||This biographical article needs additional citations for verification. (May 2013)|
Performing at The Queen's Hall, Edinburgh, in November 2009.
|Born||1 February 1990|
|Origin||Eversley, Hampshire, England|
|Genres||Contemporary folk, folk rock, indie folk|
|Instruments||Vocals, guitar, bass, piano, ukulele|
|Labels||WayOutWest, Virgin, Ribbon|
|Associated acts||Noah and the Whale, The Rakes, Mystery Jets, Johnny Flynn, Mumford & Sons|
Marling became prominent with the London folk scene, she has also toured with a number of well-known indie artists in the UK. Her debut album Alas, I Cannot Swim, and her second album I Speak Because I Can were nominated for the Mercury Music Prize in 2008, and 2010 respectively. She won Best Female Solo Artist at the 2011 Brit Awards and was nominated for the same award at the 2012 Brit Awards.
The youngest of three daughters, Marling was born in Hampshire, England, to a music teacher and learned guitar at an early age. Her father Sir Charles William Somerset Marling ran a recording studio, introduced her to folk music and shaped her musical taste, an experience that Marling later described as "a bit of a blessing and a bit of a curse. I couldn’t slot myself into the age-appropriate genre". Marling was educated at Leighton Park School, a private Quaker school in Reading, Berkshire. Marling later revealed that during her high school years she felt uneasy around other people and was afraid of death—in 2013, Marling described her teenage self as "weird".
At the age of 16 years, Marling moved to London, where she soon joined a cluster of intertwined bands that were drawn to acoustic instruments and tradition-tinged melodies—the group formed a musical movement that was labelled "nu-folk" by the British press. Marling joined the original line-up of indie folk band Noah and the Whale and appears as a background vocalist on their début album Peaceful, the World Lays Me Down; however, she left the group before the album's 2008 release due to a dissolved relationship with a fellow band member. Marling also appeared on The Rakes track "Suspicious Eyes", from the band's 2007 album Ten New Messages, credited as 'Laura Marlin'. Marling would later collaborate with Mystery Jets and contributed guest vocals to the single "Young Love" that was released 24 March 2008.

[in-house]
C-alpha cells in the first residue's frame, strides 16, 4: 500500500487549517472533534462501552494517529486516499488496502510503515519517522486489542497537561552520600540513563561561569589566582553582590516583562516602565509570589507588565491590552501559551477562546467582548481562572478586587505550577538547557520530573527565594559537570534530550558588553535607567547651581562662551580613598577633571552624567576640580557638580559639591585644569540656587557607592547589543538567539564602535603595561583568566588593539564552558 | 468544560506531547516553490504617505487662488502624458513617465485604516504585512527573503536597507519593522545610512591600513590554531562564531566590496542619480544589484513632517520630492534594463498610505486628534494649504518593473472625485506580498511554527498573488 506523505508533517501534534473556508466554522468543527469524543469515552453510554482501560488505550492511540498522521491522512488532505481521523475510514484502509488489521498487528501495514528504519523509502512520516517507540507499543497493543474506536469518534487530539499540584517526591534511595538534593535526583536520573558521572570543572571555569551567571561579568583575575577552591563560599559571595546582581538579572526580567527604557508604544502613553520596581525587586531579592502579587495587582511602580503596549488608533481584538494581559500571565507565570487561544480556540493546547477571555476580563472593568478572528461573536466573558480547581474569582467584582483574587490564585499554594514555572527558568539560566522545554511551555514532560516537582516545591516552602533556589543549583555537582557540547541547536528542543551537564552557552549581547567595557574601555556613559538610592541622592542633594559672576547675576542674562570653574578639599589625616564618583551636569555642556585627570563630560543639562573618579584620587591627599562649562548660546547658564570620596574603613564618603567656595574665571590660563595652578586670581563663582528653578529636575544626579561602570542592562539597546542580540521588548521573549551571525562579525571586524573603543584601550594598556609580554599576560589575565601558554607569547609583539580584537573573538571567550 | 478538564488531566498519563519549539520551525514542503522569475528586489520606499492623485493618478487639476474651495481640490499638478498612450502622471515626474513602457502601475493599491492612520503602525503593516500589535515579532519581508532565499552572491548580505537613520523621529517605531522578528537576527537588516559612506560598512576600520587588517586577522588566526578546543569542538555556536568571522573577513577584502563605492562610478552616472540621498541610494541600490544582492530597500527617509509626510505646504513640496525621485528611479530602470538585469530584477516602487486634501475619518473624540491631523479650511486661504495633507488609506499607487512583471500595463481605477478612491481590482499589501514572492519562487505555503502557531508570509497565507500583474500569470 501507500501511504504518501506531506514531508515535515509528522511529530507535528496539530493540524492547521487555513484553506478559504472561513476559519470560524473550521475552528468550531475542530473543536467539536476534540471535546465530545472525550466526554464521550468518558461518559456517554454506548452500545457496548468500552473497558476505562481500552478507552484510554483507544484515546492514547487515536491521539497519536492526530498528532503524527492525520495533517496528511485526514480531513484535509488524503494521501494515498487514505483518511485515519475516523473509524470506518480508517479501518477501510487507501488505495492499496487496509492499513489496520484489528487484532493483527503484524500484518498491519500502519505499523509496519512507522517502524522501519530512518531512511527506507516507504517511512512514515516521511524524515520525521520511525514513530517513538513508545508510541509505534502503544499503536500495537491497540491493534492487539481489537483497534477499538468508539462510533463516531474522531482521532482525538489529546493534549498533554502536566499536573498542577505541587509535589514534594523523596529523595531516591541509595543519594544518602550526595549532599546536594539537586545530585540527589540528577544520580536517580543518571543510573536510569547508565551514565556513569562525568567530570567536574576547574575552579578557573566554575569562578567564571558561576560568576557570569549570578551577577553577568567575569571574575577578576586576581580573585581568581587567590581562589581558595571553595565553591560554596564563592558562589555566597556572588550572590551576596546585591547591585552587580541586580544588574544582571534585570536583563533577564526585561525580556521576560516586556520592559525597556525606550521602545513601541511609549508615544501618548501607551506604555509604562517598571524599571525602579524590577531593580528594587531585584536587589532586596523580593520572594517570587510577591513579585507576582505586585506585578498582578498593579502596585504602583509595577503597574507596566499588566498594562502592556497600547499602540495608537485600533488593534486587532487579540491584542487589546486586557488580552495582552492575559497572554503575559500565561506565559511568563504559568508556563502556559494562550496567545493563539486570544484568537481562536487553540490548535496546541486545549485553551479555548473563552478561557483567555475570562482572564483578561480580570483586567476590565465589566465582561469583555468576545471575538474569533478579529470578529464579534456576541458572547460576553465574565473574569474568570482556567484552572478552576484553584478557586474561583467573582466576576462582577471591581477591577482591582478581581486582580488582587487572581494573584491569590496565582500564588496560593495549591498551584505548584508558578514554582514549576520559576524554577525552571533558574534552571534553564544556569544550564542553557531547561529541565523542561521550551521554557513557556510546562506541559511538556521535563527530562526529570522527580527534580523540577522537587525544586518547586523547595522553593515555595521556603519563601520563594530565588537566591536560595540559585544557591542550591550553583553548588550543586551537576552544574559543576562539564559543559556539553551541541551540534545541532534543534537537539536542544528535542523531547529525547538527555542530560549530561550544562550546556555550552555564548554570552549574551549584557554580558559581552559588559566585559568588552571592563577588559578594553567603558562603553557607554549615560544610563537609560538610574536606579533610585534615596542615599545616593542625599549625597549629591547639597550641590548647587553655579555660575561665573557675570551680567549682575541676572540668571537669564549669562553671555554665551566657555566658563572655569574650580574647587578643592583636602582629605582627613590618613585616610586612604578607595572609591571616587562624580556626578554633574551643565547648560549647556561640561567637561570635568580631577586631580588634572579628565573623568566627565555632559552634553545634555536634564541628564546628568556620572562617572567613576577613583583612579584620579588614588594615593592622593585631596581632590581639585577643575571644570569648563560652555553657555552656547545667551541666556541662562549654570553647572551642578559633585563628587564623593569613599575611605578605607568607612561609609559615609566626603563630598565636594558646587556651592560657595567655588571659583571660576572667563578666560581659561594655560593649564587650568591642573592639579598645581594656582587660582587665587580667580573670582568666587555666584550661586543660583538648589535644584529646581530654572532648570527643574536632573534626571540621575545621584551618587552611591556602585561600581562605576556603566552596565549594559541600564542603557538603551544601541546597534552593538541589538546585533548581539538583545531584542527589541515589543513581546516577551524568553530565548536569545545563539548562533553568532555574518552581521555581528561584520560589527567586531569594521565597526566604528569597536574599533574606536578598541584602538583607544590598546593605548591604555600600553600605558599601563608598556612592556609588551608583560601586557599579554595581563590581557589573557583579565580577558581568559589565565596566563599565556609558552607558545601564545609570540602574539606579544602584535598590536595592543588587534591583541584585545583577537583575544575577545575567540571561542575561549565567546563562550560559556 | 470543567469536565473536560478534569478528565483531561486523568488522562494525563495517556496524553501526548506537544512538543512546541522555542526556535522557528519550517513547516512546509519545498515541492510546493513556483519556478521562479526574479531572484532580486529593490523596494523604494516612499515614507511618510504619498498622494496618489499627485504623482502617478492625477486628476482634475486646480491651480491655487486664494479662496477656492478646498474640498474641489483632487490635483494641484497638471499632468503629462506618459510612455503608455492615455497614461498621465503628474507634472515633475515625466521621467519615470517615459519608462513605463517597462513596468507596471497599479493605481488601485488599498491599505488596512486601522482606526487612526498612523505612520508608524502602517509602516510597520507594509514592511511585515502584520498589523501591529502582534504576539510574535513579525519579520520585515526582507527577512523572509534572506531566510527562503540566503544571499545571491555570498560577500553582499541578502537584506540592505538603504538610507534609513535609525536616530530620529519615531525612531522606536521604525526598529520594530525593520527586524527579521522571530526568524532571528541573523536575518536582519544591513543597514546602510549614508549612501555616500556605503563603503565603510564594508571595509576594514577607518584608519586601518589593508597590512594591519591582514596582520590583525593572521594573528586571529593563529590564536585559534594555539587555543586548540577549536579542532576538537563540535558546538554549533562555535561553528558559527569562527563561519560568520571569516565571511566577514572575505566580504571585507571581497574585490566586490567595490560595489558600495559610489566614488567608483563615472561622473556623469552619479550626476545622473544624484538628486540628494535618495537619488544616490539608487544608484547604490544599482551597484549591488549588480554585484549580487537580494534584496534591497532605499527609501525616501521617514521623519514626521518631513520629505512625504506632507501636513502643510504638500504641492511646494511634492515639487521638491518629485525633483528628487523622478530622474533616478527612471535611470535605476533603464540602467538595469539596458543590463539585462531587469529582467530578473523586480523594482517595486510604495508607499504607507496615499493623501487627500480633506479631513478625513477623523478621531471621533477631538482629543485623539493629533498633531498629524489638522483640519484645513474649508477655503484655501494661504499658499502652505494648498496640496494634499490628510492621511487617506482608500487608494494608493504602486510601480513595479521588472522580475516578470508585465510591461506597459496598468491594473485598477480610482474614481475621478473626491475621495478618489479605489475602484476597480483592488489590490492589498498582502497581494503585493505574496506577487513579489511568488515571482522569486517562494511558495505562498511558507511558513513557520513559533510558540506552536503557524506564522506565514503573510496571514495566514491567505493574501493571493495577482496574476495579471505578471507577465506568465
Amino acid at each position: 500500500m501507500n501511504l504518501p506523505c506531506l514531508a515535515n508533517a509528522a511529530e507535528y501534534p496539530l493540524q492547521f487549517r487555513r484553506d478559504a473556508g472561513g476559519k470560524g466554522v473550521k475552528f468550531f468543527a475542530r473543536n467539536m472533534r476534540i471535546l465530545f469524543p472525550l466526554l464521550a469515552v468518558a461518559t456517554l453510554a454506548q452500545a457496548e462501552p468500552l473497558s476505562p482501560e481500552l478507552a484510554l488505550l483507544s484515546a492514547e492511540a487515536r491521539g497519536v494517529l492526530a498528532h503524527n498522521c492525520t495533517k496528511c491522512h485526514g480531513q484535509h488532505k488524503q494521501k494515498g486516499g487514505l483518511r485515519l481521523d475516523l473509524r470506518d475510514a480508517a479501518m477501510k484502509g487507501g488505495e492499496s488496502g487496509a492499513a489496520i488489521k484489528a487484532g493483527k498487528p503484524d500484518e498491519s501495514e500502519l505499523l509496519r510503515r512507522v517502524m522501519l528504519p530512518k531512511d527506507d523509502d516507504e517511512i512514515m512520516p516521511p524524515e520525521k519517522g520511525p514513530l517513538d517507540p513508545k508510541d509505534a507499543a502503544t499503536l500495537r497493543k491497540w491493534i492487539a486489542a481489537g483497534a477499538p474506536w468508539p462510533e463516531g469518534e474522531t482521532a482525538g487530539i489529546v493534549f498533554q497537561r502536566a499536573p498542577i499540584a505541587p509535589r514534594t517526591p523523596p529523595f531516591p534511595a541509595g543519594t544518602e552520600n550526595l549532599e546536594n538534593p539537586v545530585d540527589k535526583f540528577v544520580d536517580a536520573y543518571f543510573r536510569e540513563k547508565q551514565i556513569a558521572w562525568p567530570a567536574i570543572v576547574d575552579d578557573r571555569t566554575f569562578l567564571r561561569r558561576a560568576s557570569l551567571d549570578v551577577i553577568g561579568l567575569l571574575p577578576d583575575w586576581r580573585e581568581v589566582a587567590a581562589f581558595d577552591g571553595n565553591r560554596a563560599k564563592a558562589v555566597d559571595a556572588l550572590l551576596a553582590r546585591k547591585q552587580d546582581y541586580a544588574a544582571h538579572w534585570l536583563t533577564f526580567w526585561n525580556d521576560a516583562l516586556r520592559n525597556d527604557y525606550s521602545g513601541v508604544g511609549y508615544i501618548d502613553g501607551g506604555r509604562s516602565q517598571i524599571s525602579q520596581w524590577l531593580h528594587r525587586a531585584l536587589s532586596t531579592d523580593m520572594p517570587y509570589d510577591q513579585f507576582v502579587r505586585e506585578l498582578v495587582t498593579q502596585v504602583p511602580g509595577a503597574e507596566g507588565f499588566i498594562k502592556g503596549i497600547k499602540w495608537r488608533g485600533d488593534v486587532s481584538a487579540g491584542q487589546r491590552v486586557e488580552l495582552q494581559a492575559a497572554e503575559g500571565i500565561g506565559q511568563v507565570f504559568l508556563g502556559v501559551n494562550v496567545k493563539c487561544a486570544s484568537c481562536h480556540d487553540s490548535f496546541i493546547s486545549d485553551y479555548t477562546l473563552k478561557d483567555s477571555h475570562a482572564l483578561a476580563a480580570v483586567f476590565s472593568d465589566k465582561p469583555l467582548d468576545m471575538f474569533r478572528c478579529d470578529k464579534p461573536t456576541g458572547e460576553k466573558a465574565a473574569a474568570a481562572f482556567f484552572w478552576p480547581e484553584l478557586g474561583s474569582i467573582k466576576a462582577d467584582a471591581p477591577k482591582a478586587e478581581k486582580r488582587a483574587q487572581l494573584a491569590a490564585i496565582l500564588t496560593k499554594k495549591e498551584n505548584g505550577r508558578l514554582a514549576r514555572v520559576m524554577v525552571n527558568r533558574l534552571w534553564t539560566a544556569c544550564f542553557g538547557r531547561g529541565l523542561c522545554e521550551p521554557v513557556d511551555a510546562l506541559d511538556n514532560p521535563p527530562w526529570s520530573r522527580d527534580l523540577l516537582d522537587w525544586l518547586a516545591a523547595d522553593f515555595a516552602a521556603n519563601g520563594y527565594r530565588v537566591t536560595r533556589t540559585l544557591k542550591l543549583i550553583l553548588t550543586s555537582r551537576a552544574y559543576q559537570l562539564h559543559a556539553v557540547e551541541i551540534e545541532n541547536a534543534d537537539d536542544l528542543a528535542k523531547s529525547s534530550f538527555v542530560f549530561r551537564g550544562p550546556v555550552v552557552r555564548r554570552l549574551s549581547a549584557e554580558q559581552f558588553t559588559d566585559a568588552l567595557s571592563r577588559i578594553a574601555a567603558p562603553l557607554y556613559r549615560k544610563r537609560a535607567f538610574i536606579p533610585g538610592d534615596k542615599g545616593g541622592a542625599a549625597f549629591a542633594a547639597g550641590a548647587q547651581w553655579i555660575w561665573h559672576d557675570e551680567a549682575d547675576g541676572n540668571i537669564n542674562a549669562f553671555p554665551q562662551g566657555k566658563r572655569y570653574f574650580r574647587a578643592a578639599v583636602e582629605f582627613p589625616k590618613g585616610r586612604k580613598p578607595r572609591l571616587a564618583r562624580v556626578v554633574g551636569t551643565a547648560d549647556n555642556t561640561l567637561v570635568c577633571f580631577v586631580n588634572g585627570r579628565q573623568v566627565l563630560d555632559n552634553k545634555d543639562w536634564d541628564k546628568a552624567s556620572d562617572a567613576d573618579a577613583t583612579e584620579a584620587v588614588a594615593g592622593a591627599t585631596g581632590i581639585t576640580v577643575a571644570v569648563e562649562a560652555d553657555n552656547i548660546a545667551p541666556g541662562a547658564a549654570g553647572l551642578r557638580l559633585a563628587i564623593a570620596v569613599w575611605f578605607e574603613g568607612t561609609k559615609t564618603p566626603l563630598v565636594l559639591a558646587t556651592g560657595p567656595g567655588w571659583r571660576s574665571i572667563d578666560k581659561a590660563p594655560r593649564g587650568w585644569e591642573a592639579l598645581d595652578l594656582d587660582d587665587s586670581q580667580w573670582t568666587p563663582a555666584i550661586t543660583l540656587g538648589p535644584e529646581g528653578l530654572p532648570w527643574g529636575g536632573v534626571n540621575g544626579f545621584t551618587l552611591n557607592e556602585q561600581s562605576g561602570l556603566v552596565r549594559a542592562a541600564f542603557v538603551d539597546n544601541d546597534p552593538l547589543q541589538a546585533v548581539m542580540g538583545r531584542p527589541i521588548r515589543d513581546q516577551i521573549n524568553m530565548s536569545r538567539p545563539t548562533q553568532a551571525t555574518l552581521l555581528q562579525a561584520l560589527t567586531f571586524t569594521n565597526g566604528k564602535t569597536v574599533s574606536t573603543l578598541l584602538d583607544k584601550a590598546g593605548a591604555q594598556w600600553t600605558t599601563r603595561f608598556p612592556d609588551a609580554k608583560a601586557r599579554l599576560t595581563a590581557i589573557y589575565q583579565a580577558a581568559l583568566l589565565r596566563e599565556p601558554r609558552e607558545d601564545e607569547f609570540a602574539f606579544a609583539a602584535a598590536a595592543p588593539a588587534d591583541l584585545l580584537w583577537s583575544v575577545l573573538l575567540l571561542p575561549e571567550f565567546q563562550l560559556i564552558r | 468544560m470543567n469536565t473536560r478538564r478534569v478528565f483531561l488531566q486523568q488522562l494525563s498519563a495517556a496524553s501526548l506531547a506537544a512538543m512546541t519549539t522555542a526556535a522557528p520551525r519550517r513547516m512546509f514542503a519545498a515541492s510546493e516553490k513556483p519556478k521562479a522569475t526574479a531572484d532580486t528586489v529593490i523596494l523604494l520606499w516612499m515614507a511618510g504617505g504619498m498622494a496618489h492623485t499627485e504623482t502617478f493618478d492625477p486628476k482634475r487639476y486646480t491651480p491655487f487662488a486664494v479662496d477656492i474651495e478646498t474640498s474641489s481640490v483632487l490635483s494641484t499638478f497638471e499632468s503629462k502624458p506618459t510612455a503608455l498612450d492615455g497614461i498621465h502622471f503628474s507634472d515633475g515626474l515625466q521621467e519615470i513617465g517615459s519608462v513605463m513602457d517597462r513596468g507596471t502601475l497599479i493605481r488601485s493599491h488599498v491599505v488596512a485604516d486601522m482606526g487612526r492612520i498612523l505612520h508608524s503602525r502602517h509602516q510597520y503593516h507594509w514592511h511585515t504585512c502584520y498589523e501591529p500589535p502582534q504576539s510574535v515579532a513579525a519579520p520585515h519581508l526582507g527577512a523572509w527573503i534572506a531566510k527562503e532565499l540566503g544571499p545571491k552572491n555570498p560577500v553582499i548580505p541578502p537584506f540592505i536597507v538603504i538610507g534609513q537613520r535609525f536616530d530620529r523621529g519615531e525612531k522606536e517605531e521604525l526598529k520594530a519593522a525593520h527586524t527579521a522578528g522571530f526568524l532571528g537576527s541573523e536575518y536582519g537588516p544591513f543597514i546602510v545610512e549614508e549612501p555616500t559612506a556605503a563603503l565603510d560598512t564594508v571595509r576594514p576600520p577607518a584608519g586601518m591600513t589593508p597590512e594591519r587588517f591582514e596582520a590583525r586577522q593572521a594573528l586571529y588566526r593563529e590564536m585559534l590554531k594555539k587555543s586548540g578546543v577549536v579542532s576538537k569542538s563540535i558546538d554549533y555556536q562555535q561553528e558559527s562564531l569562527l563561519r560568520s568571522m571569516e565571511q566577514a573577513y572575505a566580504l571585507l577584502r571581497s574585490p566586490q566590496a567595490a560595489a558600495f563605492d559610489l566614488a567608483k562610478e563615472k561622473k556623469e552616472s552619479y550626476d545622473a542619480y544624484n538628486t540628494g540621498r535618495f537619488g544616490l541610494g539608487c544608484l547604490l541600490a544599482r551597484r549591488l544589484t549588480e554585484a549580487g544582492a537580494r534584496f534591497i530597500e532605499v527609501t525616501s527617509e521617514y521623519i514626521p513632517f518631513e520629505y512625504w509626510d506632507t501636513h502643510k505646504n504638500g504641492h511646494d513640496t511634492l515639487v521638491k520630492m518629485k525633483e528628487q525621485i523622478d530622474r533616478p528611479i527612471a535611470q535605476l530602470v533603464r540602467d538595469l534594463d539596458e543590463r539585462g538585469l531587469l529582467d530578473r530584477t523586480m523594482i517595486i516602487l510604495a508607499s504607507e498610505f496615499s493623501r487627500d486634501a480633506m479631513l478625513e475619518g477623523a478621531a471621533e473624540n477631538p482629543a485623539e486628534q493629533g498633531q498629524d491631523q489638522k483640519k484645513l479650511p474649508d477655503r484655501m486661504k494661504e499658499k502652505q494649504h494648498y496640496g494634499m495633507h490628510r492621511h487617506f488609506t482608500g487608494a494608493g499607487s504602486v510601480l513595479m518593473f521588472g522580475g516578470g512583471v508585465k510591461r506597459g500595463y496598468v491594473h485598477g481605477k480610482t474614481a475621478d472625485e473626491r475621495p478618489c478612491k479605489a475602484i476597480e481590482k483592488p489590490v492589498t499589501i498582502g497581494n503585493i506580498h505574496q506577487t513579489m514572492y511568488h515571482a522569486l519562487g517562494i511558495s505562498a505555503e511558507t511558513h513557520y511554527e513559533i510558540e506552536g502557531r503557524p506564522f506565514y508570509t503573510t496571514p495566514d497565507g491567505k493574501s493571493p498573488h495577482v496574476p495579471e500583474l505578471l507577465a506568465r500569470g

Alas, I Cannot Swim 
She was personally invited to tour with Jamie T after he attended her second-ever solo gig. She has also toured with a number of other musicians from the UK and beyond, including Adam Green from the anti-folk band The Moldy Peaches. She performed at the 2007 O2 Wireless Festival and also performed at the first Underage Festival in August 2007 at Victoria Park, East London, before releasing her debut EP "London Town" on WayOutWest Records.
Her debut album Alas, I Cannot Swim was released on 4 February 2008, and later nominated for the 2008 Mercury Prize. The album, as well as subsequent singles, were released on Virgin Records. The third and final single from her album, "Night Terror" was released on 27 October 2008, coinciding with a 6-date "Night Terror tour".
Marling's television appearances include The Late Late Show with Craig Ferguson and Later With Jools Holland, performing "Ghosts" and "New Romantic" respectively. In 2008 she appeared on Russell Brand's Radio 2 show alongside her sister. She once chose to perform on the street after being denied entry to one of her own performances for being underage.
I Speak Because I Can 
The follow-up to Alas I Cannot Swim, titled I Speak Because I Can, was released on 22 March 2010. Produced by Ethan Johns, the album has a more mature sound and lyricism, dealing with "responsibility, particularly the responsibility of womanhood." The album is preceded by the singles "Goodbye England (Covered in Snow)", released on iTunes in December 2009 and "Devil's Spoke" on 15 March 2010. On 28 March 2010, I Speak Because I Can entered the UK Albums Chart at Number 4. It was also nominated for the 2010 Mercury Music Prize.